God is the Good Potter. I am most often the Not-So-Good Clay. My job is to spin and to stay put in the center of the wheel.
The Potter’s job is to design. Sometimes I don’t appreciate how fast the Potter spins me, or how tightly His skillful hands force my shape.
I forget that the Potter likes to use two hands and in my opinion a few too many external instruments along the way to help carve me into His beauty. But my job is to remain willing for Him to make the passionate transfer of heart and mind from potter to clay.
In order for me to alter my shape and become something more, motion is essential. It’s impossible for idle clay to change.
The same holds true for dry clay. It tends to shatter rather than mold, so the Potter finds ways for the clay to remain moist. Once the shape is found by the Potter, He must trade moisture for fire in order to retain the shape He has created. Fire is the only agent that makes me permanent.
I find an eerie similarity between the process of being shaped on the potter’s wheel and the process Nehemiah went through in rebuilding Jerusalem’s wall (see Neh. 2:1-6:15). Like Ezekiel’s bones, soon Nehemiah’s “stones” would be rattling and reorganizing themselves into something new.
At first glance, however, there was no way Nehemiah could see where his initial midnight survey was leading.
“Then I arose in the night, I and a few men with me; I told no one what my God had put in my heart to do at Jerusalem. … And I went out by night … and viewed the walls of Jerusalem which were broken down and its gates which were burned with fire” (Neh. 2:12-13, NKJV).
All Nehemiah could see was the broken walls. All he could do was weep for the lost dignity of Israel. He pleaded for the cause of rebirth.
The once glorious walls that surrounded the city of Jerusalem were both the fortress and the splendor of Israel. Now they lay like lost ruins, the result of Nebuchadnezzar’s militias and their systematic destruction some 162 years earlier. With great pleasure Nebuchadnezzar had pillaged the instruments of Israel’s praise, signaling the start of a 70-year captivity.
Once their captivity was over, King Cyrus granted Israel the freedom to return and rebuild. But as the years passed there was no discernable improvement.
The broken walls remained broken. After 94 years the best that could be said about the wall was that the rubble had been rearranged.
By the time Nehemiah was kicking about the misplaced rocks, most in Jerusalem had lost their focus and the memory of why God had brought their ancestors home. The dream was officially abandoned. In other words, incompleteness was the new way of life.
That is, until Nehemiah arrived. Consumed with holy despair and a burning desire for change, the Lord filled Nehemiah with new ideas on how to finally rebuild the wall—prophetic new paradigms that would produce progress after nearly a century of marginal results.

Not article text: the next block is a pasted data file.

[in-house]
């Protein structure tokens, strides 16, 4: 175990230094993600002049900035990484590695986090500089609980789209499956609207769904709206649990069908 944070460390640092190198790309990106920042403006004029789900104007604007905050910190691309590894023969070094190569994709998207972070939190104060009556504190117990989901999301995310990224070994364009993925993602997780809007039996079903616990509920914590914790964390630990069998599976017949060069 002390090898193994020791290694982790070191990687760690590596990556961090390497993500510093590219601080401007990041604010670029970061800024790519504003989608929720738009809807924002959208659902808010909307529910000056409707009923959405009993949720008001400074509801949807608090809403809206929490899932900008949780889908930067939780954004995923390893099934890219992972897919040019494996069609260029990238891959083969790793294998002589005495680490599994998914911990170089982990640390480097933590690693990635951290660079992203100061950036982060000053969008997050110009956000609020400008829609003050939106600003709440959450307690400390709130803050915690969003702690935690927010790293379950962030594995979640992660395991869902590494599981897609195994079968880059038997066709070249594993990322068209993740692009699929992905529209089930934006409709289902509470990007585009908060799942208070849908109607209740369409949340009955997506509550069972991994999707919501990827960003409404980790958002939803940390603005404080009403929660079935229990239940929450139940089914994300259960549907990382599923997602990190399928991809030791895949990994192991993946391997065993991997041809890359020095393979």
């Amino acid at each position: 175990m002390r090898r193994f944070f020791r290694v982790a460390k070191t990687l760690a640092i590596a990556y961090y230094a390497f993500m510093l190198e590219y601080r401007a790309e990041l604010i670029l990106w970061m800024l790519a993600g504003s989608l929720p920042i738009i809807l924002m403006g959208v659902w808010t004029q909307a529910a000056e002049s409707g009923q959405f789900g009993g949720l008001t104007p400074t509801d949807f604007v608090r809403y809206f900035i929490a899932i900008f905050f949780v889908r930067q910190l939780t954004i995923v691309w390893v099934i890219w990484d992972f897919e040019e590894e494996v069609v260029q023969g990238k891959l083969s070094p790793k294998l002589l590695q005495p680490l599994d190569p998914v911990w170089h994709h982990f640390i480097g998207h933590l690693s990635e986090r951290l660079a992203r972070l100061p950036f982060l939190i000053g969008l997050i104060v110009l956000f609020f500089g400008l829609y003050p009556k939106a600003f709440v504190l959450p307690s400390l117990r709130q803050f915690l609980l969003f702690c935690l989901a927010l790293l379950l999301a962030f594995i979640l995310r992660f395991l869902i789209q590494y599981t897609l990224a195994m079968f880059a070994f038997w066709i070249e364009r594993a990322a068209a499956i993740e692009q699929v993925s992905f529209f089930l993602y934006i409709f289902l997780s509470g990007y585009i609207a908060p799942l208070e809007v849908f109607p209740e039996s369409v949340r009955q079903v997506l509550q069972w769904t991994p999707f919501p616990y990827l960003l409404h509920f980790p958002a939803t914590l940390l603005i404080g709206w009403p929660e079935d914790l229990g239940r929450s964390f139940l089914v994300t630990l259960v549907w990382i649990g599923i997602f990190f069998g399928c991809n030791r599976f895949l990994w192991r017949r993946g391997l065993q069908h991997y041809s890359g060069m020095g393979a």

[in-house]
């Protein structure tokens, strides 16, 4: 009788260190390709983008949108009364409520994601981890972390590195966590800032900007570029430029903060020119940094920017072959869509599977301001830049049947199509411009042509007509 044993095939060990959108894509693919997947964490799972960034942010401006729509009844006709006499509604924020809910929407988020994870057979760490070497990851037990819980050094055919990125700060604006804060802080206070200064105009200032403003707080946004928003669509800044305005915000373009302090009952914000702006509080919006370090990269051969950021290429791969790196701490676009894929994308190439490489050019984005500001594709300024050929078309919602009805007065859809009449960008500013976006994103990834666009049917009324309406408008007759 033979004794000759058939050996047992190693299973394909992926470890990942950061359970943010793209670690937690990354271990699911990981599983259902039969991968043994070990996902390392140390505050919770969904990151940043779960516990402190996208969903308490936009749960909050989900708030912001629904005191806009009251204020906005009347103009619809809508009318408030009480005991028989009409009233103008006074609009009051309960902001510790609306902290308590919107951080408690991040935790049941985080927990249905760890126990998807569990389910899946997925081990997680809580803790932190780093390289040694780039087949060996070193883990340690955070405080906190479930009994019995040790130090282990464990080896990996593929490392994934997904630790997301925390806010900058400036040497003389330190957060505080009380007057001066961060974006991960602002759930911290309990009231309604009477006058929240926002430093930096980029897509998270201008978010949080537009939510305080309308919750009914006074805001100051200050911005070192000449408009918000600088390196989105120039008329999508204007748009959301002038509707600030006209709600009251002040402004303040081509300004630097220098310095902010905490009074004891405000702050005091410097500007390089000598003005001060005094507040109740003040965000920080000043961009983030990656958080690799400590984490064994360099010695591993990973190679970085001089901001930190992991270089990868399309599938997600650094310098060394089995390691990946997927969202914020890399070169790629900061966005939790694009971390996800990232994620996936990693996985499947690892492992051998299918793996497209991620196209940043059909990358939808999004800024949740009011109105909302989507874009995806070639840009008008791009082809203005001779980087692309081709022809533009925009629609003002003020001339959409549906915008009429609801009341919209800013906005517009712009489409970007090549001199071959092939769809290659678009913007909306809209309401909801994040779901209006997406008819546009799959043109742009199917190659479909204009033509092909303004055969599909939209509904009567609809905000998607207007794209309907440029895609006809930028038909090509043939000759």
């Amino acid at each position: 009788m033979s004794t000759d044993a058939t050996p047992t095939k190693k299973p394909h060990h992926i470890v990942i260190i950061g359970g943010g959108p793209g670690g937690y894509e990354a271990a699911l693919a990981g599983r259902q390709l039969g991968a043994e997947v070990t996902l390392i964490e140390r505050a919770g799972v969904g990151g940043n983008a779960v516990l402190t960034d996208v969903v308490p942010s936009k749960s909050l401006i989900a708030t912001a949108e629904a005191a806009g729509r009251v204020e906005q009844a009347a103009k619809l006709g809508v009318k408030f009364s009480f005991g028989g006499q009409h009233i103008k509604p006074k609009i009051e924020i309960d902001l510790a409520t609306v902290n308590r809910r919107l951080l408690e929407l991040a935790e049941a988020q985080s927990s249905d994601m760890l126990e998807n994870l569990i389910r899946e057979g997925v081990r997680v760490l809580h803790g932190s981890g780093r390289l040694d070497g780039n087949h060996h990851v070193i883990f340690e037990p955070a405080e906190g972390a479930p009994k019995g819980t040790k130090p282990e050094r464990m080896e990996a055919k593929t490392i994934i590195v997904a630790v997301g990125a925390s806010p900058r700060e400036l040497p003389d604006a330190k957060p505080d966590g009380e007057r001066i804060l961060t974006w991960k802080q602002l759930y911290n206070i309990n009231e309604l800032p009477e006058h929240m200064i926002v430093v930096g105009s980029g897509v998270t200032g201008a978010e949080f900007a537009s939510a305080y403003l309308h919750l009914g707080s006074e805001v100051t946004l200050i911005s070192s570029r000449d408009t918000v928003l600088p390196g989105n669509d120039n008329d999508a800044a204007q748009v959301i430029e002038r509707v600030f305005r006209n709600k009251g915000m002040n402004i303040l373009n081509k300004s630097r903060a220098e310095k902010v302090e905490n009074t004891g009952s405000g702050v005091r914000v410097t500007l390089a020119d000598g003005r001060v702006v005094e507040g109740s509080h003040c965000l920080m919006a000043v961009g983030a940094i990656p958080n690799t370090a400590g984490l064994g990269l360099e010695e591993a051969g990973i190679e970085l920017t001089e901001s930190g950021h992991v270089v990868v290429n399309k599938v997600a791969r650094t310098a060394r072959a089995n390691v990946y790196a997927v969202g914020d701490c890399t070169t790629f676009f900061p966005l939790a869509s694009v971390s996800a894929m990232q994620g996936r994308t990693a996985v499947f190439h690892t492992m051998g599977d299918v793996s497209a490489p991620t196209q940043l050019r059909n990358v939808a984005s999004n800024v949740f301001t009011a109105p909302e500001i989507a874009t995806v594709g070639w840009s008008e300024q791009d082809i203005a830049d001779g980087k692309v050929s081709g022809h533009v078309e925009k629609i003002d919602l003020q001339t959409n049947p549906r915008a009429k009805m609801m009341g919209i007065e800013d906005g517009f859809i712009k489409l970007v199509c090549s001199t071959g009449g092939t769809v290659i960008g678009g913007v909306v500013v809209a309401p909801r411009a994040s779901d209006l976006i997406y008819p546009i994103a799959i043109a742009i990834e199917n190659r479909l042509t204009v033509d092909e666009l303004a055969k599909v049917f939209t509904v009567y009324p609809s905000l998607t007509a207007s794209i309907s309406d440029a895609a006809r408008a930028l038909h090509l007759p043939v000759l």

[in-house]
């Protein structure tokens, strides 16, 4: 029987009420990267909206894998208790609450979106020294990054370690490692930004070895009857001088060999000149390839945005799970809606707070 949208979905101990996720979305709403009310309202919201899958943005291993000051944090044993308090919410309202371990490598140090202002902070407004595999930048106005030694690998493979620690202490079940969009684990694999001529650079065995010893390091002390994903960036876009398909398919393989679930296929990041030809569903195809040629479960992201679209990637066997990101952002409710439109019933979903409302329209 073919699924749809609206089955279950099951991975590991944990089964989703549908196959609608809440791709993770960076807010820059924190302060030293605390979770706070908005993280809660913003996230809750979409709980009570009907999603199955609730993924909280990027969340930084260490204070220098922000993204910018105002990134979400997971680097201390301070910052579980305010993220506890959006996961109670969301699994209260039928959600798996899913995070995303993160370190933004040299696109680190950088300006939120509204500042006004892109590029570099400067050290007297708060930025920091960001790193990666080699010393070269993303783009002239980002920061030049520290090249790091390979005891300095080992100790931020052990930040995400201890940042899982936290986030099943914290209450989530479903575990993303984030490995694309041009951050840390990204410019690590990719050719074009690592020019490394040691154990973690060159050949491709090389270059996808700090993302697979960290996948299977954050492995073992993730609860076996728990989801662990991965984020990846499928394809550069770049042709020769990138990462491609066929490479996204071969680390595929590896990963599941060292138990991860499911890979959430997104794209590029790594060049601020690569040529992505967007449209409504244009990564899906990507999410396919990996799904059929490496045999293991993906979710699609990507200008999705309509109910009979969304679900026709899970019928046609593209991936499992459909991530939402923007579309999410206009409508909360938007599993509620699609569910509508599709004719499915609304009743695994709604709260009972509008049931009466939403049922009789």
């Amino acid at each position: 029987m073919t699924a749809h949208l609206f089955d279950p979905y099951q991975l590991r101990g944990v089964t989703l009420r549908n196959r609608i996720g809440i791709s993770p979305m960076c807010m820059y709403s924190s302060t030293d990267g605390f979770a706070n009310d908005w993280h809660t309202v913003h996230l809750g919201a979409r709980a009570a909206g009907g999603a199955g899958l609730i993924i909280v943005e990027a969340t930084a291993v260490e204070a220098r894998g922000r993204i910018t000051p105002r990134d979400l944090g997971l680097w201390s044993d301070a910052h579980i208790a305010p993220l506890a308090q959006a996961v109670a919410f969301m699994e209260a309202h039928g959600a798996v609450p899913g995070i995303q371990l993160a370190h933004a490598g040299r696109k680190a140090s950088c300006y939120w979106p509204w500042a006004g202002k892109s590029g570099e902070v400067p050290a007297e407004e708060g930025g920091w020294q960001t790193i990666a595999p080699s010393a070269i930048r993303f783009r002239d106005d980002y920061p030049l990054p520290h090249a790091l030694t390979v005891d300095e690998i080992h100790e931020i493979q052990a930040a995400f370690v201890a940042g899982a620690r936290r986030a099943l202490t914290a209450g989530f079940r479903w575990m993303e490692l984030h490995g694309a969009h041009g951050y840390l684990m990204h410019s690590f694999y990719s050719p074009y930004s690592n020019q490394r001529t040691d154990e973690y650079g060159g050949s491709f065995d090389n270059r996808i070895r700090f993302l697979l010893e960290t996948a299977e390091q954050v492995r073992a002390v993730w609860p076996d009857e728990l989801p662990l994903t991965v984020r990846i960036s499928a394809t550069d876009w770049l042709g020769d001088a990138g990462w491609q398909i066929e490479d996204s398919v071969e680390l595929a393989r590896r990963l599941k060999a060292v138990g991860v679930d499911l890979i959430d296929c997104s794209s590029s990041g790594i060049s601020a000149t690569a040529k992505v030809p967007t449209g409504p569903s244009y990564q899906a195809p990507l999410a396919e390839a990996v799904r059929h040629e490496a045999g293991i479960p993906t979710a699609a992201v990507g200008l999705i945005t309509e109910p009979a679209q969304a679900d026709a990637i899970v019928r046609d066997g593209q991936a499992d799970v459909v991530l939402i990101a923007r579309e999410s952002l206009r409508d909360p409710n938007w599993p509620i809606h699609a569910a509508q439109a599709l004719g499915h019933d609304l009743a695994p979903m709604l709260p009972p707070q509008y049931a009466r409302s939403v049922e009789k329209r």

As Nehemiah rallied his troops and began to make progress, it became apparent to Nehemiah’s enemies that this was more than wishful thinking. Threatened and angered, Sanballat and Tobiah attacked the Jews emotionally, financially and physically.
“So we built the wall, and the entire wall was joined together up to half its height, for the people had a mind to work. Now it happened, when Sanballat, Tobiah, the Arabs, the Ammonites, and the Ashdodites heard that the walls of Jerusalem were being restored and the gaps were beginning to be closed, that they became very angry” (Neh. 4:6-7).
Sanballat became Israel’s official sandpaper, rubbing raw open wounds on the workforce—not with shackles, but with searing words.
A steady volley of demoralizing commentary could be heard above the construction.
“‘What are these feeble Jews doing? Will they fortify themselves? Will they offer sacrifices? Will they complete it in a day? Will they revive the stones from the heaps of rubbish—stones that are burned?’” (Neh. 4:2).
It didn’t stop there.
“‘Whatever they build, if even a fox goes up on it, he will break down their stone wall’” (v. 3).
It was at this point that Nehemiah and the many who joined him in the renewed dream of Israel faced an all-too-common crucifix of life.
“Then Judah said, ‘The strength of the laborers is failing, and there is so much rubbish that we are not able to build the wall’” (4:10).
In other words, the halfway point was the end of the line for Nehemiah. He was spent.
They had tried, sincerely tried, all of them. But it was over. It was the best shot anyone had taken in 94 years.
Zerubbabel? Ezra? Both great leaders. Neither of them had made the kind of progress Nehemiah made. But now, at the end of the day, Nehemiah was nothing more than a failure like them.
It’s a frightening thing to wake up one day and feel as if you’ve spent your whole heart but arrived only halfway. We all will face at some point the “half-finished wall” and realize we have nothing more to give—one day when the hard truth of gaps and deficits presents its brutal reality, when we see more openings in our life story than completions and more partial closures than finished promises.
When these gaps of unfinished ideas and promises combine with a demoralized state of mind they can create an overwhelming sense of defeat for the believer. Not only do we feel a lack of material to get the job finished, but also we’ve lost our vision for fulfillment.
Like Nehemiah, maybe your life was energized by a dream. Even though others had failed in the same course of action, something inside said: This time it can be different. I can do this. I can build or rebuild this into something better.
So construction on the dream began. There was real progress. Promise and potential propelled you forward, and your life felt energized. But then unexpected circumstances and unwelcome attacks became a daily occurrence.
Maybe it was a sudden lack of money, a sudden doubt in the mind, the betrayal of a trusted friend. Maybe you lost your physical energy or an old enemy rose up against you. Sometimes it is one of these. Most of the time, it’s all of them.